Matt Murphy: It was the shot heard around the world. I mean, people talked, “They paid a billion dollars?”

Daniel Newman: Yeah, now when Snapchat turned them down for a billion and that was a shot heard around the world. And, now we’re seeing billion dollar deals barely get news time. And again, that’s part of the reason why I wanted to start the show is there’s so many great stories underneath. There’s just not a time. And unfortunately, they’re sometimes just not sensational enough to talk about in our post pandemic sort of we’ve been locked up too long, and we just want things to keep us fired up.

Well, this is really good stuff and what this show is really all about. And I want to ask you this, and I only got a couple of minutes of your time, so I’m going to make it… You be concise, but you’re having these great quarters. The multiples are coming off, the M&A strategy is seemingly working but from a standpoint of outsider analysts pundits, there’s always parts of your story that are missed. What do you think the biggest part of the Marvell story that’s being missed at the market, and that those paying attention to your work should be looking at more closely?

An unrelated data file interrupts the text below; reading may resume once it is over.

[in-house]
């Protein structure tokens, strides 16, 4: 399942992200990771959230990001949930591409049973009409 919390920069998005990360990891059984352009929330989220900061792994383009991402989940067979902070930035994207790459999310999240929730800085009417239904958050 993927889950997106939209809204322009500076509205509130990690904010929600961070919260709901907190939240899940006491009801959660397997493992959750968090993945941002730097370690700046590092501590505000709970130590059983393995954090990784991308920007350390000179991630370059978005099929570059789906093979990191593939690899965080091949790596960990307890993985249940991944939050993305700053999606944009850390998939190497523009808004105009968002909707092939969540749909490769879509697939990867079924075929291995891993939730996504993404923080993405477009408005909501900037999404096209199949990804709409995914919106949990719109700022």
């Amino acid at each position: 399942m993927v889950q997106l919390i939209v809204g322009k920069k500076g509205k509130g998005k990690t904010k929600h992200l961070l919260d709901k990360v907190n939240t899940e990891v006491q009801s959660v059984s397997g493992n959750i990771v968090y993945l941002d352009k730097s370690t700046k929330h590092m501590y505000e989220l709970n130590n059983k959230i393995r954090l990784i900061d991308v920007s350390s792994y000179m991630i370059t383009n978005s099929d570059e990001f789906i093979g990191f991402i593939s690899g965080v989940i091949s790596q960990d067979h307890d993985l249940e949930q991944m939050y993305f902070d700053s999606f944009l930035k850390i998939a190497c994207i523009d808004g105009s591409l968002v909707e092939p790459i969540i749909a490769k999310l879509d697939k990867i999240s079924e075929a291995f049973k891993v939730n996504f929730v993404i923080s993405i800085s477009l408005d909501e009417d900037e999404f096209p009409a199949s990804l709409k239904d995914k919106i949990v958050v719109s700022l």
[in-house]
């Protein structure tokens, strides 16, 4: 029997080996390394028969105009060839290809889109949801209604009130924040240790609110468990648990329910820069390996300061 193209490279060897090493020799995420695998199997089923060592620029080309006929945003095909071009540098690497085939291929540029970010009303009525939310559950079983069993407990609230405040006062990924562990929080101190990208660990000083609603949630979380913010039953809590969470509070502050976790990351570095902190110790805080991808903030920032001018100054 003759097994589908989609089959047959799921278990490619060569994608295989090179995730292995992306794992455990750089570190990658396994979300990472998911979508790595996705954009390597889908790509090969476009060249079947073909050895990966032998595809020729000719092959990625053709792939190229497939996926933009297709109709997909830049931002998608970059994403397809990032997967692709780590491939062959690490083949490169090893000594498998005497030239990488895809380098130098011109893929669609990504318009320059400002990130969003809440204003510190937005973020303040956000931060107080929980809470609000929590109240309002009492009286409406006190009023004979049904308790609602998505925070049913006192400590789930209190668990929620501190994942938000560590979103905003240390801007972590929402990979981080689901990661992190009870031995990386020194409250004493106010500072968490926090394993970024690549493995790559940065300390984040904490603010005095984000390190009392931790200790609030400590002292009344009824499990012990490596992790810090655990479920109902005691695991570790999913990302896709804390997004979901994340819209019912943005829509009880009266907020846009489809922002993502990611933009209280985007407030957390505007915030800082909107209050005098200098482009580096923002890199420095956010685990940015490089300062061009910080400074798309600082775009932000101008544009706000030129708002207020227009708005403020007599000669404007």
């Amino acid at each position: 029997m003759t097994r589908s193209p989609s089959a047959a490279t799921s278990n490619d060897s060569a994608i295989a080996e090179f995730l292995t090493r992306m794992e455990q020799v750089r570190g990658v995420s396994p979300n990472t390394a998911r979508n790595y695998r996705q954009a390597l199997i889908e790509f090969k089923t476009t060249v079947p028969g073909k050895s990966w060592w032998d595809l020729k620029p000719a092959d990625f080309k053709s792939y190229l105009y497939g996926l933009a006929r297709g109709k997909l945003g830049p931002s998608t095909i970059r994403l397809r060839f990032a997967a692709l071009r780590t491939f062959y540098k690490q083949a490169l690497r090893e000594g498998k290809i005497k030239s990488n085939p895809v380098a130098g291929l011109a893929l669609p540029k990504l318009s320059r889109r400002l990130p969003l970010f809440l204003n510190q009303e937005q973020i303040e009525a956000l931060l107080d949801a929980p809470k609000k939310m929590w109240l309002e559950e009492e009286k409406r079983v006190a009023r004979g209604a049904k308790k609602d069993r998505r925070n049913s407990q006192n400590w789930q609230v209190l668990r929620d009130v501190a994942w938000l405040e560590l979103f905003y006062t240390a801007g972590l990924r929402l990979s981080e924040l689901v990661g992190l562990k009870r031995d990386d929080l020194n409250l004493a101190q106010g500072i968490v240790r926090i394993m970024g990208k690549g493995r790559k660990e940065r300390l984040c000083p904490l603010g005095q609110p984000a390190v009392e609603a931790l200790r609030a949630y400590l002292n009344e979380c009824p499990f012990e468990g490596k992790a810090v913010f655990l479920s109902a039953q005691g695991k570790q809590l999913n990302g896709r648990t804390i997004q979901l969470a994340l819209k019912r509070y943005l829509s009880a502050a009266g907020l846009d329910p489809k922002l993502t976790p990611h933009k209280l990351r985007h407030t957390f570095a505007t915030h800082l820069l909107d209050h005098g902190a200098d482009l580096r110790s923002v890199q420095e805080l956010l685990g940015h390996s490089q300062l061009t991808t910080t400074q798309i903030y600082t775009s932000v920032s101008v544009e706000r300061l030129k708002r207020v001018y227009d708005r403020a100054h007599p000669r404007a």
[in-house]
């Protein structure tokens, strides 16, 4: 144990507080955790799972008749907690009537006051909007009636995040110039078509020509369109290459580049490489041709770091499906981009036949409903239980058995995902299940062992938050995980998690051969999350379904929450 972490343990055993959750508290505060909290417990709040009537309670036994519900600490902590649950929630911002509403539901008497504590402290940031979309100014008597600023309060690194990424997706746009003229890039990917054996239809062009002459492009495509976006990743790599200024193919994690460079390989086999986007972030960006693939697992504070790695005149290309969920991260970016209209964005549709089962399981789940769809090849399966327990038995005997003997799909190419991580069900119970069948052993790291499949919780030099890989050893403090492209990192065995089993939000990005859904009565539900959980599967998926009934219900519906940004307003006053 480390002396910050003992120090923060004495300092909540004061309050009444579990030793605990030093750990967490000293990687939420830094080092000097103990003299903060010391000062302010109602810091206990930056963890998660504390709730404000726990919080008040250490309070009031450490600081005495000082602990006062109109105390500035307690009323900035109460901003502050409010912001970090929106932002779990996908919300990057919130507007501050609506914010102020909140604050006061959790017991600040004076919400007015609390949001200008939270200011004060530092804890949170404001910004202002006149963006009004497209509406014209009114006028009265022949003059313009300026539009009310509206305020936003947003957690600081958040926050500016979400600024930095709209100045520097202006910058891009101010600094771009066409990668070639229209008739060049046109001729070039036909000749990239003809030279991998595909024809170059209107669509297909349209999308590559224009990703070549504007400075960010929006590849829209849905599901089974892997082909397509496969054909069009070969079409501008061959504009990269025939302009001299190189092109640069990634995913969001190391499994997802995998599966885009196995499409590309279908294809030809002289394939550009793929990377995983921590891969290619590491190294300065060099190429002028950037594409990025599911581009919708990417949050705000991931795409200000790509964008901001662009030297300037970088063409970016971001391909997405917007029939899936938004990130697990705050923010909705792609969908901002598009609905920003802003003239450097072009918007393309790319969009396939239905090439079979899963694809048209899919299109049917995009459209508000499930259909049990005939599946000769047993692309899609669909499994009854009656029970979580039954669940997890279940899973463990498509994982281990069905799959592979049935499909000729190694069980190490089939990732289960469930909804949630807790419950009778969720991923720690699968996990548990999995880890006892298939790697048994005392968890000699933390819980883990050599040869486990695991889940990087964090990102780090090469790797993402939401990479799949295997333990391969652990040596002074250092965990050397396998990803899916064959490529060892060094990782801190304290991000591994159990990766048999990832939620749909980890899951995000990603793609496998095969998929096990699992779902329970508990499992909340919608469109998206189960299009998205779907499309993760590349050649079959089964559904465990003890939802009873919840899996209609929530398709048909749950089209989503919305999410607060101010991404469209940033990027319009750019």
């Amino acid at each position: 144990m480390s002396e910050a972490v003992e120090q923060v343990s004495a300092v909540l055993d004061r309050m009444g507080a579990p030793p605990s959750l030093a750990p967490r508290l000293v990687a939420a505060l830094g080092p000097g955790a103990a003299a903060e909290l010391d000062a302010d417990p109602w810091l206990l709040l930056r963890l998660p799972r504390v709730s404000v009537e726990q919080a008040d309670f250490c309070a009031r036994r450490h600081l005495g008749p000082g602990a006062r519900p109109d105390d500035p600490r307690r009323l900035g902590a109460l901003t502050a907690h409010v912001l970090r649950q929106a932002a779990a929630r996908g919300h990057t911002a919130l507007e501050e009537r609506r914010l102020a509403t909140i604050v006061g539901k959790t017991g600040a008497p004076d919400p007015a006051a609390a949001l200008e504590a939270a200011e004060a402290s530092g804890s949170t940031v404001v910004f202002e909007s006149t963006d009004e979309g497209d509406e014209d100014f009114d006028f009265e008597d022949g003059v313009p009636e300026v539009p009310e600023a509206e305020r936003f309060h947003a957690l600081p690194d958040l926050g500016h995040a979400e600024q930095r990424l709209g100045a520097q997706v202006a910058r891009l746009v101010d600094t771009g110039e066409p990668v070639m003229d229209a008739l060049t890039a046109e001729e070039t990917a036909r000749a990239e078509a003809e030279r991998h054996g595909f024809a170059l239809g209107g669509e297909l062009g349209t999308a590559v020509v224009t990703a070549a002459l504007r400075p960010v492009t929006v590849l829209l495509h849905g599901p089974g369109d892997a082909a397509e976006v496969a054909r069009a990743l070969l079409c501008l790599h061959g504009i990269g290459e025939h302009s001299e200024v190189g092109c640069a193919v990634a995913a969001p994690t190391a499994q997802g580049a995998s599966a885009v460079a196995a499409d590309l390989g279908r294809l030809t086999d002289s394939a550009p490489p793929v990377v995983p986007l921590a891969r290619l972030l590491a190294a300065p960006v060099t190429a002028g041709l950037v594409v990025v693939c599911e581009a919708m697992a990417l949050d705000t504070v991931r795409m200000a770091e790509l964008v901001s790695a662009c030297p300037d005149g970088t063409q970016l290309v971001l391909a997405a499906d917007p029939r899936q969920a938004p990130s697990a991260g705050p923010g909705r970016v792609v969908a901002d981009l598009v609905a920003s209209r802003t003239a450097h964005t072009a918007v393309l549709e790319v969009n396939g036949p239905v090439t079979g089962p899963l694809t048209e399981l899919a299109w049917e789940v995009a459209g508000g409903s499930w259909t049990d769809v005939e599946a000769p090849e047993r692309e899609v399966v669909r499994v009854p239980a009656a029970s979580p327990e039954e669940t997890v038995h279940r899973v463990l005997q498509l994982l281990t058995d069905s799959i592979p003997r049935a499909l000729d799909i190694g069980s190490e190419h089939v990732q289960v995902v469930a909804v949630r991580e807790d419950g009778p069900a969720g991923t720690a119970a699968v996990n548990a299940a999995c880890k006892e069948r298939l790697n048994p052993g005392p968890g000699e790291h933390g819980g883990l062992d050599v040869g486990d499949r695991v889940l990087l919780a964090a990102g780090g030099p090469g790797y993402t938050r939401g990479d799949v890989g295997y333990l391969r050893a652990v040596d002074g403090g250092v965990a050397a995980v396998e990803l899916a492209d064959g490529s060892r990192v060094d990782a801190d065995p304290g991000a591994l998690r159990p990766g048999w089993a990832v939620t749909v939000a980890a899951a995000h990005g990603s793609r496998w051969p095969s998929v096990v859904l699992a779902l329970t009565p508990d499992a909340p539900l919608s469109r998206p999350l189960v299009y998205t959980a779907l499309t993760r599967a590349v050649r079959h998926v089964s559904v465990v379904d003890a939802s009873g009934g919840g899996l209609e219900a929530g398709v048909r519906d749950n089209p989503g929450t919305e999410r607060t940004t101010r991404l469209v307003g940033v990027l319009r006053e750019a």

Matt Murphy: Yeah, it’s a great question. To keep it succinct, I wouldn’t say there’s a miss per se. If you think about it, we have very sophisticated investors that are in our company. We’re adding more and more of them. But I think what’s happening, Daniel, is the pace of change inside of Marvell is so greatly exceeding the pace of change in the industry that there’s a lag, okay. And so for example, it took about 18 months to really get the investment community their heads wrapped around our 5G opportunity and narrative. It wasn’t like we said, “Hey, we got these 5G chips and everybody go get excited.” We had to show proof points, we had to build credibility. And ultimately, that was understood.